• I don’t know why this kid’s numbers are what people evaluate to give final word on his near future. The kid played major third line minutes
    on the farm in order to get seasoned and when he played with Jarome he was almost a point a game. He may play wing if he has to but Sutters know hockey and they see current potential in this kid that most of you don’t. Conroy can take a bow with his horrible plus minus and lack of scoring to balance it out Mark my words he does not make this team out of camp.

    • Final word? Stop attacking straw men. We’re talking about his chances of making on impact on this team this coming season as a 21 year old NA professional sophomore.

      No one’s debating his potential to be an NHL player in the long run. I have ranked him as the Flames top prospect in several spaces, including Hockey’s Future.

      And I’ll happily bet you that Conroy makes the team out of camp.

    • Greg

      I don’t think it’ll be after 9 games, but yes, I could definitely see him being a healthy-scratch/farm-hand by the end of the season in favor of some younger blood. Will still be nice to see him get his silver stick though.

      For those still lamenting Kabanov, I’m not a Sutter defender (any more) but I’ve said before, there were 60+ picks made before where every other GM passed on him too, and it says a lot that the Islanders were the team that finally bit. I don’t think you can harp on Sutter for that. Now as for everything else he’s done in 2010, be my guest…

  • icedawg_42

    What more does Backlund have to do??? He played his heart out to make an impression on the Flames only to be brushed aside for who? 38 year old Conroy? He’s already on his second year of his contract and when it comes time to renew his contract he’s gonna harness resentment toward the club and milk them! If he doesn’t play this year it may send the wrong message to him and affect his progression as a player. Maybe.

  • Greg

    Sounds like Dawes has finally been picked up… 2 way – $600K (or $100 in the A) with Atlanta. Boy am I ever glad Sutter bought out this contract, that $250K we were over paying for him was killing our cap position. Oh wait, now we’re overpaying him $142K… for 2 more years. ???

    What would be perfect now is if Atlanta sent him to the farm, and the flames claimed him off waivers. We’d save about $100K on the cap, and we could add to our collection of former players we ran out of town and then brought back for cheaper this season. 🙂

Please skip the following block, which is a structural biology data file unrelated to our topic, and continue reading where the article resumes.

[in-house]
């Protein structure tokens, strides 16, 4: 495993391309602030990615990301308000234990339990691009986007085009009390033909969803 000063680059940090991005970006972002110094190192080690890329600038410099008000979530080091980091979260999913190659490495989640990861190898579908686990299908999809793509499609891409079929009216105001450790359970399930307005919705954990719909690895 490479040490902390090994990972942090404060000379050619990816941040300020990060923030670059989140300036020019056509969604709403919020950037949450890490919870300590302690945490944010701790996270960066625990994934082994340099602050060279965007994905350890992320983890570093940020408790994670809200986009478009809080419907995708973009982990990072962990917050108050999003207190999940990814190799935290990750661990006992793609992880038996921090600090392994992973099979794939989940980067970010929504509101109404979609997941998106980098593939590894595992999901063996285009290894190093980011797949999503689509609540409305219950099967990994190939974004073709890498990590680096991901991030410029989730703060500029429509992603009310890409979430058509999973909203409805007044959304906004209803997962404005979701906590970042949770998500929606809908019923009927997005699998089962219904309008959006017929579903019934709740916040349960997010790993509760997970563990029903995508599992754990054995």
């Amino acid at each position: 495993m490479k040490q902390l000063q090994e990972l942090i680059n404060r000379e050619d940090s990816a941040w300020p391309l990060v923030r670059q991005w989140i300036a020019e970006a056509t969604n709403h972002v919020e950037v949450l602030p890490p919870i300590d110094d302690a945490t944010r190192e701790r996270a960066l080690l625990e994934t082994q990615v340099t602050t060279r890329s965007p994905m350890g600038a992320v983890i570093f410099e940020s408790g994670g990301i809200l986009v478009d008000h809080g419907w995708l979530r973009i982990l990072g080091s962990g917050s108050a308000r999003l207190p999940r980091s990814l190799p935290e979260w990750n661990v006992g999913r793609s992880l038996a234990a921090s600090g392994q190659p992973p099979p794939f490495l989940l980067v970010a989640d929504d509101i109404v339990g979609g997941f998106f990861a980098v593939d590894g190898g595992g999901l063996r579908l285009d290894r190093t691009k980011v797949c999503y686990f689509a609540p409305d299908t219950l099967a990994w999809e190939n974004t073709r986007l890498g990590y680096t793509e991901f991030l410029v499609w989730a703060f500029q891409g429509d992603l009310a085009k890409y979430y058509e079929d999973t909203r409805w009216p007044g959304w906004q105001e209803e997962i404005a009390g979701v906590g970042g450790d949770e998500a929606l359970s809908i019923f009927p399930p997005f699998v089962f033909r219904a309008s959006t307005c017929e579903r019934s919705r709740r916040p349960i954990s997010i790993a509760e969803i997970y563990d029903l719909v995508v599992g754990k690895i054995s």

Interestingly, Potulny signed for a very similar contract today too, and his stats were nearly identical, so that must be the right number for that type of player in this market. Puzzling that Sutter could spot that price correctly, yet completely blow it on the Staotalik contract.

    On a more serious note, I didn’t realize Dawes’ shooting percentage was nearly 15% this past season. How come no one has commented on that and a likely regression-to-the-mean for him this year?

    • Greg

      It’s likely that his shooting percentage will drop somewhere near his career mean next year (11.5%), but that wasn’t the reason we were angry when he got bought out. He played pretty tough minutes a lot of the season and didn’t get his head bashed in, which is pretty reasonable when you are paying the guy 850K. He also had the best relative CORSI of full time forwards and had a positive penalty differential (+9).

      • Greg

        Don’t get me wrong, I wish the Flames still had Dawes, but the guy spent the majority of the season with Calgary’s two best possession forwards. You could probably put Ivanans with Langkow and Bourque and his advanced stats would look reasonable. Good value for the contract, but I feel as though people might be overstating his abilities a little.

        • That’s a fair argument, although I think the Ivanans claim is a bit much.

          Dawes was good value for the money and, at 25, had the potential to improve. He wasn’t ever going to be a heavy weight or anything though.

  • Danny Lawson

    Backlund has yet show he belongs with the Flames and with the clubs current salary cap problems, he’s a player that can be easily moved to Abbostford. The Flames prospects cupboard is very marginal at best and will take a few years to be stocked. IMO the Flames are an injury away to a key player, i.e. Kipper or Jarome, from finding themselves in Oiler-like trouble this season. Should that happen, the club could be a contender for a lottery pick which could mean, a blue chip prospect.

  • PrairieStew

    I am all for Backlund staying in Abbotsford – because – as I said at M & G, with the centres on the roster now he’d be playing on the 4th line with Thing One and Thing Two getting maybe 6 minutes a game, and that is nonsensical. If one of the top 3 guys gets hurt, then OK – bring him up, but I’d almost prefer Stone to fill in if it is short term. I’d like to see Backlund get 20 + minutes for a whole year so it can be determined if he is a player or not.

    The secondary thing is there is bunch of new guys in Abby this year all in that 20-22 age bracket – perhaps they can grow together and make the jump over the next 1-3 years.

  • MC Hockey

    Hi Kent, Very good article. If the first 20 games such, I wish the Flames would go into re-build mode and dump about 5 veteran forwards and 2 vet D let Backlund, Nemisz, Cameron, Wahl, Brodie, and others play already!